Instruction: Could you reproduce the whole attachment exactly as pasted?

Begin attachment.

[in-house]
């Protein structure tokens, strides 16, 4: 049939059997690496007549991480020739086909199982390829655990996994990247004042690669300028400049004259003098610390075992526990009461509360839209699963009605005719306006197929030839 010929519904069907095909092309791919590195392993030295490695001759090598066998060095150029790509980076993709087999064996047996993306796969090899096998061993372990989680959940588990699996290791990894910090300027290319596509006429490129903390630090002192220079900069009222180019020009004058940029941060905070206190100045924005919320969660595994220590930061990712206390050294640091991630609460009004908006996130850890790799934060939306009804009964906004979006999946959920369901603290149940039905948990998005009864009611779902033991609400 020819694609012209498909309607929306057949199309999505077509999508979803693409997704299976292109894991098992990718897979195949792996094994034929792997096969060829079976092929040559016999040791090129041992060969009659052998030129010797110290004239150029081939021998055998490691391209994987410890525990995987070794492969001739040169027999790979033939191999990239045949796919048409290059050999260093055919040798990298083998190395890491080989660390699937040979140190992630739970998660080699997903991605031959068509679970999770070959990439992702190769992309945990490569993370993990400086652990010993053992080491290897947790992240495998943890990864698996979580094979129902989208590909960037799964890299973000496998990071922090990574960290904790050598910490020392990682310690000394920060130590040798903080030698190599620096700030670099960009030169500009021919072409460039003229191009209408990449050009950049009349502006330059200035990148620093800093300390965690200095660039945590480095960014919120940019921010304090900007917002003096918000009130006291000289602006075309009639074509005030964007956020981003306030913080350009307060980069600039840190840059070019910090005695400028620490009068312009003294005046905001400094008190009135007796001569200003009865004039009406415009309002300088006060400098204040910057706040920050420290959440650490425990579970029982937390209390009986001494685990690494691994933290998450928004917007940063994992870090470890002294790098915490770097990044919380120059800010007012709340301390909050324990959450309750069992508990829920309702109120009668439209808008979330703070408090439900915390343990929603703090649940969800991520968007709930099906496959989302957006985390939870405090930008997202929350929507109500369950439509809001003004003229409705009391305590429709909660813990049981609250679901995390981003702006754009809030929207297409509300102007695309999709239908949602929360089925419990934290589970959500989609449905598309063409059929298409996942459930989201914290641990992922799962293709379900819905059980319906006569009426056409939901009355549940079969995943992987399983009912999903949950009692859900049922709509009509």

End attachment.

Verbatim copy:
[in-house]
């Protein structure tokens, strides 16, 4: 049939059997690496007549991480020739086909199982390829655990996994990247004042690669300028400049004259003098610390075992526990009461509360839209699963009605005719306006197929030839 010929519904069907095909092309791919590195392993030295490695001759090598066998060095150029790509980076993709087999064996047996993306796969090899096998061993372990989680959940588990699996290791990894910090300027290319596509006429490129903390630090002192220079900069009222180019020009004058940029941060905070206190100045924005919320969660595994220590930061990712206390050294640091991630609460009004908006996130850890790799934060939306009804009964906004979006999946959920369901603290149940039905948990998005009864009611779902033991609400 020819694609012209498909309607929306057949199309999505077509999508979803693409997704299976292109894991098992990718897979195949792996094994034929792997096969060829079976092929040559016999040791090129041992060969009659052998030129010797110290004239150029081939021998055998490691391209994987410890525990995987070794492969001739040169027999790979033939191999990239045949796919048409290059050999260093055919040798990298083998190395890491080989660390699937040979140190992630739970998660080699997903991605031959068509679970999770070959990439992702190769992309945990490569993370993990400086652990010993053992080491290897947790992240495998943890990864698996979580094979129902989208590909960037799964890299973000496998990071922090990574960290904790050598910490020392990682310690000394920060130590040798903080030698190599620096700030670099960009030169500009021919072409460039003229191009209408990449050009950049009349502006330059200035990148620093800093300390965690200095660039945590480095960014919120940019921010304090900007917002003096918000009130006291000289602006075309009639074509005030964007956020981003306030913080350009307060980069600039840190840059070019910090005695400028620490009068312009003294005046905001400094008190009135007796001569200003009865004039009406415009309002300088006060400098204040910057706040920050420290959440650490425990579970029982937390209390009986001494685990690494691994933290998450928004917007940063994992870090470890002294790098915490770097990044919380120059800010007012709340301390909050324990959450309750069992508990829920309702109120009668439209808008979330703070408090439900915390343990929603703090649940969800991520968007709930099906496959989302957006985390939870405090930008997202929350929507109500369950439509809001003004003229409705009391305590429709909660813990049981609250679901995390981003702006754009809030929207297409509300102007695309999709239908949602929360089925419990934290589970959500989609449905598309063409059929298409996942459930989201914290641990992922799962293709379900819905059980319906006569009426056409939901009355549940079969995943992987399983009912999903949950009692859900049922709509009509």